INTERVIEW: Alan Carter
Debut novelist Alan Carter talks about crime writing and his new book Prime Cut.
Have you been a long-time crime reader?
If you count reading The Famous Five when I was about eight or nine then yes; but I’ve been reading the grittier stuff for about the last fifteen years or so. Ian Rankin’s Rebus series was the backbone of it, before moving on to James Ellroy, Graham Hurley, James Lee Burke and latterly some more exotic or historical ones like Qiu Xiaolong’s Inspector Chen series and Philip Kerr’s Bernie Gunther series.
How long have you been writing?
I write as part of my TV documentary work: narration, story proposals, synopses et cetera. So I’ve been doing that for about twenty-five years. Fiction is a very recent departure and Prime Cut, which I started in 2008, is my first foray into this genre.
Was there a moment that prompted this particular story? How did the idea germinate?
The moment my wife said she was prepared to let me be a kept man for a year while I wrote this so-called book I reckoned was in me – that was a turning point. But there were several stimulants: reading about a cold case in a newspaper, recalling situations I’d witnessed while working on TV cop reality shows, hearing shark tales from Hopetoun locals, reading about exploited migrant workers on 457 visas, and looking every day at the landscape around Hopetoun.
Prime Cut is acutely observant of social problems such as family dysfunction, exploitation of migrant workers, Indigenous history, and police corruption. What role do you think stories and literature play in addressing such issues?
Kim Scott’s Benang is a classic example of how the history of Indigenous people, particularly from that south coast area, can be vividly and very movingly brought to life. Crime fiction is a useful genre for talking about these things too – any crime story or series I’ve enjoyed in the past has been firmly rooted in the pervasive social issues of the time – as indeed are many real life crimes. For example, Graham Hurley’s Joe Faraday series portrays a bleak and cynical United Kingdom under New Labour. Martin Cruz Smith’s Renko series charts the disintegration of the USSR and the emergence of the new Russian oligarchs. Through these protagonists and the crimes they investigate we get an insight into those societies at that time in their history.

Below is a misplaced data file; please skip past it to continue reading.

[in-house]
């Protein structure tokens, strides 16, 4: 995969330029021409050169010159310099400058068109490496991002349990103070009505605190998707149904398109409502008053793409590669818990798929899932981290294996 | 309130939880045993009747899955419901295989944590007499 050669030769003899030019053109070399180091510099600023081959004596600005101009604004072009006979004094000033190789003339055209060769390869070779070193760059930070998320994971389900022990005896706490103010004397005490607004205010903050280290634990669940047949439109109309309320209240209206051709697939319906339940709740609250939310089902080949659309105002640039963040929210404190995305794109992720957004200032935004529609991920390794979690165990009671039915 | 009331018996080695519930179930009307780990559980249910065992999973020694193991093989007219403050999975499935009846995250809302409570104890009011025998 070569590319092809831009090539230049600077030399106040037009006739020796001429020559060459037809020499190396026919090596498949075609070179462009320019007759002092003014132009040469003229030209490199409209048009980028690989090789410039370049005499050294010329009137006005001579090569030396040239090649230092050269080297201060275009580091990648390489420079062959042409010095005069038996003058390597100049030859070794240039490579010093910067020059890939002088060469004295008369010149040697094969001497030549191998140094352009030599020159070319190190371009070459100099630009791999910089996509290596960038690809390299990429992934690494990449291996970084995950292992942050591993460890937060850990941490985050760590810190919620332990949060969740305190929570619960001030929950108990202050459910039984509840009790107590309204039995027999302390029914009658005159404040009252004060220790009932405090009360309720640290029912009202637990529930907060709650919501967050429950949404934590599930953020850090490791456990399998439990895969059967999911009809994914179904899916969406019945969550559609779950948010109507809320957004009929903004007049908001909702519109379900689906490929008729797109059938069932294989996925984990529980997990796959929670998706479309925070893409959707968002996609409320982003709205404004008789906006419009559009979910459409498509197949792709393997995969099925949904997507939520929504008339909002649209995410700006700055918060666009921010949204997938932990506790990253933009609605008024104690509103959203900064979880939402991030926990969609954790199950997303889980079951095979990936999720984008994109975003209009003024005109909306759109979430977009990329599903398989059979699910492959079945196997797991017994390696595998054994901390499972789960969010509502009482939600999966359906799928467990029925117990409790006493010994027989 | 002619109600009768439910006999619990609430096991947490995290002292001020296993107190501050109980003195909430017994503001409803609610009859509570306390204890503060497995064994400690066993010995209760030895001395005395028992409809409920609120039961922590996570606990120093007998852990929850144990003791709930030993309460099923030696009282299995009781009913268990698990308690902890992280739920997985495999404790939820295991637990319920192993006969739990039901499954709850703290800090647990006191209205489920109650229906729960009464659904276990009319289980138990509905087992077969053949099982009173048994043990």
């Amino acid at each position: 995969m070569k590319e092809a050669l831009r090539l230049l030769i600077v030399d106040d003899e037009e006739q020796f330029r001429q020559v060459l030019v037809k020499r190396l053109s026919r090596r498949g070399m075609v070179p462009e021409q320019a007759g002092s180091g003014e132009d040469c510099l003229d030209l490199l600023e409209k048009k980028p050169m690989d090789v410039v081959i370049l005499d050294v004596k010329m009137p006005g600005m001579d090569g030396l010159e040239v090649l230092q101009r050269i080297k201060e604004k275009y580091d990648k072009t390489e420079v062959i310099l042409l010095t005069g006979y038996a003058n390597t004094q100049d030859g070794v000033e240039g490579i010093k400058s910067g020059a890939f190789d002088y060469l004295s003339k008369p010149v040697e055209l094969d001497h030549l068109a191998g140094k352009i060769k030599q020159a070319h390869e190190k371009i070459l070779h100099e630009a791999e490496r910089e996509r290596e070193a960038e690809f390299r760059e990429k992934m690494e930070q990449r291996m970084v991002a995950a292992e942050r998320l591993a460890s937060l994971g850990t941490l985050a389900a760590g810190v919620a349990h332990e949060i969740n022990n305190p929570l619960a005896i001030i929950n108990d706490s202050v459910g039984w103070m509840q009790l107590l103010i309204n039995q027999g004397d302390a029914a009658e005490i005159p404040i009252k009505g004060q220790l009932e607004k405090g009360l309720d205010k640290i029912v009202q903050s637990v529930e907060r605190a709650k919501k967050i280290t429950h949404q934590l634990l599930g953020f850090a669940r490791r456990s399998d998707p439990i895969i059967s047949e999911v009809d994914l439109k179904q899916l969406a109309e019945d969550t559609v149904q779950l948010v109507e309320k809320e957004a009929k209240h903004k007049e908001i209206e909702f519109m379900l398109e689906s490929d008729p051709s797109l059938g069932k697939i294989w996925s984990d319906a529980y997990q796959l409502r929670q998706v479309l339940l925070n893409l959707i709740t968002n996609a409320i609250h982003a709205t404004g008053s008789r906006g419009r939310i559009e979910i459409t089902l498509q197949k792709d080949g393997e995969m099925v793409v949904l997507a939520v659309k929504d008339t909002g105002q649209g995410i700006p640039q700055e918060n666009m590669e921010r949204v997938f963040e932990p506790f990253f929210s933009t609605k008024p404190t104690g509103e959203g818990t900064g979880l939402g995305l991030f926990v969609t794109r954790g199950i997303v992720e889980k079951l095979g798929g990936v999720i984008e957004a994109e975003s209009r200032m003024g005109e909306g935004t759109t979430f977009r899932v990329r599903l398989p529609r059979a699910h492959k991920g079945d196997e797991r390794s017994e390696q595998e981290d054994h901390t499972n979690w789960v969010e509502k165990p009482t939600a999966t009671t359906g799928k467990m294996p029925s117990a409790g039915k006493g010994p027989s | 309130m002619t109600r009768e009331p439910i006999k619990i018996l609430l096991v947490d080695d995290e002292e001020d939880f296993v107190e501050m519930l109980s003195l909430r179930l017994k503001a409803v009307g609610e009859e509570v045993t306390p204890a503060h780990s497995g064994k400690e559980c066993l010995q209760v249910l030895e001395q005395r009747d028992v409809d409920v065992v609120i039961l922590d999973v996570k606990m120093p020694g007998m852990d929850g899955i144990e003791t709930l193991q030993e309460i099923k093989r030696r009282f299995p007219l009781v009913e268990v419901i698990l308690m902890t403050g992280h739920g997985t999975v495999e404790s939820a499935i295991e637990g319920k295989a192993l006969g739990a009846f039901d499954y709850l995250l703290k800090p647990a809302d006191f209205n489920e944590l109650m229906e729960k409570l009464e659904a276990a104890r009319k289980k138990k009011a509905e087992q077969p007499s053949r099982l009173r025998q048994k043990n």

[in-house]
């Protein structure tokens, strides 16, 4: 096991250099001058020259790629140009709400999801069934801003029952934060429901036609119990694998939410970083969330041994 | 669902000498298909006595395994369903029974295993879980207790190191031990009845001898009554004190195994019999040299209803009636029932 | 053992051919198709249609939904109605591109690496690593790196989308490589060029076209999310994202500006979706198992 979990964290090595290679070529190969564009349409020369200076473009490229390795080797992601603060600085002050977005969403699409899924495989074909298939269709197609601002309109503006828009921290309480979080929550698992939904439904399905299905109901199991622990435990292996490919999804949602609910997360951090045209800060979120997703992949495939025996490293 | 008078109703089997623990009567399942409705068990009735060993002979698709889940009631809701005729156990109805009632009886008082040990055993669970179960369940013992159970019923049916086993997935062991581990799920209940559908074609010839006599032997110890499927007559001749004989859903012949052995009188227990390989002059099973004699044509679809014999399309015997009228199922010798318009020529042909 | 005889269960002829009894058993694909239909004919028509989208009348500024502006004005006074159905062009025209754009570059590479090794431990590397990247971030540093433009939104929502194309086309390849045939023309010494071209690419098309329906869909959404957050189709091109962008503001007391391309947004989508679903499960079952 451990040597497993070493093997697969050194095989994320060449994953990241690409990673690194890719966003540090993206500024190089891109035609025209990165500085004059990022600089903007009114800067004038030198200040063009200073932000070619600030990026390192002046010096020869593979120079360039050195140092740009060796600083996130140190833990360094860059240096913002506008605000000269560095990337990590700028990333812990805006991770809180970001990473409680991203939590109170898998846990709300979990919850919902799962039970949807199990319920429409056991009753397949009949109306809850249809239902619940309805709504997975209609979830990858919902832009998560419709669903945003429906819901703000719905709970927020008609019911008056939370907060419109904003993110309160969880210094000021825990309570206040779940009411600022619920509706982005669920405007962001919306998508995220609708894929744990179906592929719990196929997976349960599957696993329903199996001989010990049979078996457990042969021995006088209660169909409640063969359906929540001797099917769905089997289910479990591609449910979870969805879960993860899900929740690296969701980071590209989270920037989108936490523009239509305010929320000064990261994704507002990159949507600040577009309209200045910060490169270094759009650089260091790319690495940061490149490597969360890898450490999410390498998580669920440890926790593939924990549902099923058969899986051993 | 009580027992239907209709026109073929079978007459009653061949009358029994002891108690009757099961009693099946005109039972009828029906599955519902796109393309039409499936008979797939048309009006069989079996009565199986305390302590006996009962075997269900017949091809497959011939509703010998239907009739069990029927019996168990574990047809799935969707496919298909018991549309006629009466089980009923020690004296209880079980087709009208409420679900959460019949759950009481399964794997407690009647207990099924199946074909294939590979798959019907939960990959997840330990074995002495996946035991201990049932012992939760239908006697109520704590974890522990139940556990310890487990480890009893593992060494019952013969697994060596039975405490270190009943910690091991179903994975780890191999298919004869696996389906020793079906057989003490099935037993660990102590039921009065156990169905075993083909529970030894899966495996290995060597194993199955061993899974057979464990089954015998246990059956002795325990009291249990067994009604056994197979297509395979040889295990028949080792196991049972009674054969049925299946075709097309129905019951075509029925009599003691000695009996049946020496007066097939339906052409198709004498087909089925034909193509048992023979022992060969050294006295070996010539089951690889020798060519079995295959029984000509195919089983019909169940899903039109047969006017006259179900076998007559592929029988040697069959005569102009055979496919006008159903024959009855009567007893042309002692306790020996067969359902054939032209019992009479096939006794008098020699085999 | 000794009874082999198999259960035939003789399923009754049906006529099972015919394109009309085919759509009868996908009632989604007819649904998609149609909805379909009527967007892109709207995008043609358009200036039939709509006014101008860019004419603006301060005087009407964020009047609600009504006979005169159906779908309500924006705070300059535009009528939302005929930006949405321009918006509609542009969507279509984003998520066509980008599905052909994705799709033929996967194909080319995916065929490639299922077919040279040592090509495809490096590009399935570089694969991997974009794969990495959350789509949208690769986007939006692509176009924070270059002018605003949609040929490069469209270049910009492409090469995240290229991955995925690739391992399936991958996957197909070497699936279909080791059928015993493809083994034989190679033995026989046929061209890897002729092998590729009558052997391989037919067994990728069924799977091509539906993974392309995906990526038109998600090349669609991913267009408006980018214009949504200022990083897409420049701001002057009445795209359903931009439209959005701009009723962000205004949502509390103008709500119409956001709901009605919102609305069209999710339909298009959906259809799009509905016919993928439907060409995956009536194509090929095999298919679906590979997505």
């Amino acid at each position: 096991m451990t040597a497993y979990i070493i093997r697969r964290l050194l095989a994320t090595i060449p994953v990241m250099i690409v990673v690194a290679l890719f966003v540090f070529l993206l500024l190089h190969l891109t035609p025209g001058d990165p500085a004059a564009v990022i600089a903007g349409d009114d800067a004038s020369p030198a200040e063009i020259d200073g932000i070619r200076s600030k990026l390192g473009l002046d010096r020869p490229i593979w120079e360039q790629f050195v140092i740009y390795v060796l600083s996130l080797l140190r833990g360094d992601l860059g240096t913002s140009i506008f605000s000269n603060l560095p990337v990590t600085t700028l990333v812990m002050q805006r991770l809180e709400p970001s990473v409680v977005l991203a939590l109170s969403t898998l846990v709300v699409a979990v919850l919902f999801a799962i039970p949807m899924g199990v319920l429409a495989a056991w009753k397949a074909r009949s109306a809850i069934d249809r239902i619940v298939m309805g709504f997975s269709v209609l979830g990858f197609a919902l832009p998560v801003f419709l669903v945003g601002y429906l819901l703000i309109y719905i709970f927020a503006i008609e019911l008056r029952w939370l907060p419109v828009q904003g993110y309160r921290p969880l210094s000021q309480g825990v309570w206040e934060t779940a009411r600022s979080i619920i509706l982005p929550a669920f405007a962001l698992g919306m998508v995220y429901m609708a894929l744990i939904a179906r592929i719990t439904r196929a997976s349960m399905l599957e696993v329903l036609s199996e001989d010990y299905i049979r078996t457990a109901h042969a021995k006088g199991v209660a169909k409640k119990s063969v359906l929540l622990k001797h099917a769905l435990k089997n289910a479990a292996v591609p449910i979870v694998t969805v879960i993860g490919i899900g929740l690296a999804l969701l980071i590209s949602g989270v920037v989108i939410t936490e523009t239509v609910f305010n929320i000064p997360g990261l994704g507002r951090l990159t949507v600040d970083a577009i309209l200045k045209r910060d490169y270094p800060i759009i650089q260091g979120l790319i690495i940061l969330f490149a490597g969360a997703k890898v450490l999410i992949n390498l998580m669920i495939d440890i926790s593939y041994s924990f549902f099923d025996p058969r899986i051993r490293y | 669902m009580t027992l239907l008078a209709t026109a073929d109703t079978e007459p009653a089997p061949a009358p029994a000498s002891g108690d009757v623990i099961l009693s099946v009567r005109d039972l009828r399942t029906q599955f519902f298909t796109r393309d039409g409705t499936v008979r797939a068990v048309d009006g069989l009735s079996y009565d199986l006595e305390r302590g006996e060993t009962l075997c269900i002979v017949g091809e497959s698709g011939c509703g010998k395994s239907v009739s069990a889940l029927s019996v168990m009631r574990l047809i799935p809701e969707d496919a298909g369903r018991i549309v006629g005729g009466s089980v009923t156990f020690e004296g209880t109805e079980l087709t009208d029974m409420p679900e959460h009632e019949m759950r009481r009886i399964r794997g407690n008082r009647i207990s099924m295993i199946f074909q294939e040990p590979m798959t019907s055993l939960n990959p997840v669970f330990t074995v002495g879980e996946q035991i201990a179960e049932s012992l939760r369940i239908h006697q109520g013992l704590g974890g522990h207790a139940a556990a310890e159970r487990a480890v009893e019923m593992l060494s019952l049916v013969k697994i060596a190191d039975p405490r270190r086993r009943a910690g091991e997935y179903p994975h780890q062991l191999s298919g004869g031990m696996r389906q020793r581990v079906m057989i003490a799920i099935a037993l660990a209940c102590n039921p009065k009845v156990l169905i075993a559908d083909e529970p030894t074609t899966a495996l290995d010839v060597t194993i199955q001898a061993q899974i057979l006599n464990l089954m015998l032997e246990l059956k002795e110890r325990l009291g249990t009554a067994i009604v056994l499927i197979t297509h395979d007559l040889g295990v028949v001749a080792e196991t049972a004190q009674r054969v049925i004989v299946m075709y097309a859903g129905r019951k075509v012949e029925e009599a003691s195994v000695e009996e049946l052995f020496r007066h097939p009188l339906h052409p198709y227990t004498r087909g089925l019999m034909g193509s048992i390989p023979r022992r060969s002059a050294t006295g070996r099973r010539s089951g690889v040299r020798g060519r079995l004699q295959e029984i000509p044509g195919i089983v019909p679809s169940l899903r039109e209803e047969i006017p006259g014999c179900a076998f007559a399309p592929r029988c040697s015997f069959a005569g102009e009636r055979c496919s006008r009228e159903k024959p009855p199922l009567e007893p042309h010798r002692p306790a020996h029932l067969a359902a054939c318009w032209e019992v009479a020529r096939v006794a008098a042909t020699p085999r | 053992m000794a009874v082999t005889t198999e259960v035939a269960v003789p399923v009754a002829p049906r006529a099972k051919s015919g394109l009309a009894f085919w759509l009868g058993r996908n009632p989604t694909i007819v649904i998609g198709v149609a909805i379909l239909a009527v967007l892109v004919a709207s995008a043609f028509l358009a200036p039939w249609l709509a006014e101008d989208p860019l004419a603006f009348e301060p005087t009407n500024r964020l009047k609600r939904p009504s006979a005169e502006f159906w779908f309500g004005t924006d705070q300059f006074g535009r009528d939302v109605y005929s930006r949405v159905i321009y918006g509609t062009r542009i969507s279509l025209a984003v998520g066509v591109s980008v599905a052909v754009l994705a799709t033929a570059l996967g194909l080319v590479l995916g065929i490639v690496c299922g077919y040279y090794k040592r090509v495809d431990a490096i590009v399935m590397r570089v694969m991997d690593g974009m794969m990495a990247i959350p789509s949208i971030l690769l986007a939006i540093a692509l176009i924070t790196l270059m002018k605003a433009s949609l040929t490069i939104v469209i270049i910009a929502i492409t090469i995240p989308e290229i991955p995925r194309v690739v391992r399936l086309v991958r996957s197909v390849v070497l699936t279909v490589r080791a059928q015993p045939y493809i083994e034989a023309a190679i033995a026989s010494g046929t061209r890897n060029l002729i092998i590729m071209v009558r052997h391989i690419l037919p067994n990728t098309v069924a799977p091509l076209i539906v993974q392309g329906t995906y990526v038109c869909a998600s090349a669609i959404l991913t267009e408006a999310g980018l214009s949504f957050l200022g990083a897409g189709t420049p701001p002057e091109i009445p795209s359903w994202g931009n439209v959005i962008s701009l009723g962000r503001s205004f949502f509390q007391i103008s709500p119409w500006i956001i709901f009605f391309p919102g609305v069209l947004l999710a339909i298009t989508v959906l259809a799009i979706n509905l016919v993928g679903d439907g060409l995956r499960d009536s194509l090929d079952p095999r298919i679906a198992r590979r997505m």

How did you balance the real place of Hopetoun with a fictional storyline?
Very carefully — I might want to go back and live there again someday. The descriptions of place are as real as I remember them. The characters are complete figments of my imagination (especially the bad guys) — any resemblances to people living or dead are purely coincidental et cetera, et cetera.
Cato Kwong is a complex character who seems fully realised from the very beginning of the book; what were the main ingredients in creating Cato?
He’s kind of me but a few centimetres taller, a few kilos lighter, and a good few years younger. Oh and Chinese. And I don’t play the piano. But the crosswords bit is me.
Several aspects of racism are raised in Prime Cut, which are in contrast to the ‘multicultural’ line officially promoted (for instance in Cato’s poster-boy past). How grave do you think this disconnection is in our society?
Not being a victim of racism myself I can’t really comment on the degree of the disconnect between image and reality. But in general terms you don’t have to look far (the daily news and comment blogs, for example) to see constant reminders that not everybody shares the Advance Australia Fair thing – particularly the second verse about ‘those that come across the sea’.
What did your research for police work involve?
Recalling my scary middle-of-the-night outings in cop show reality-TV-land; reading lots of Graham Hurley (his attention to police procedural detail is outstanding); and watching and reading a lot of news.
Does your work as a television documentary director influence your writing style, or do you keep them in separate spheres?
I try to keep them separate but I have been chastised in both quarters for my occasional resort to cliché (however tongue-in-cheek I might claim to be). The doco work has taught me clarity, terseness, brevity, pacing, and tension along with sprinklings of humour, so in that regard there are parallels. But crime writing for me offers a way back to the occasional bursts of lyricism and subtlety which are a rare commodity on telly these days.
Where to next for Detective Senior Constable Kwong?
He’s back in the big smoke under the care and guidance of his old boss DI Mick Hutchens, and engaged in a deadly game of cat and mouse with the luscious but lethal Lara Sumich. Watch this space.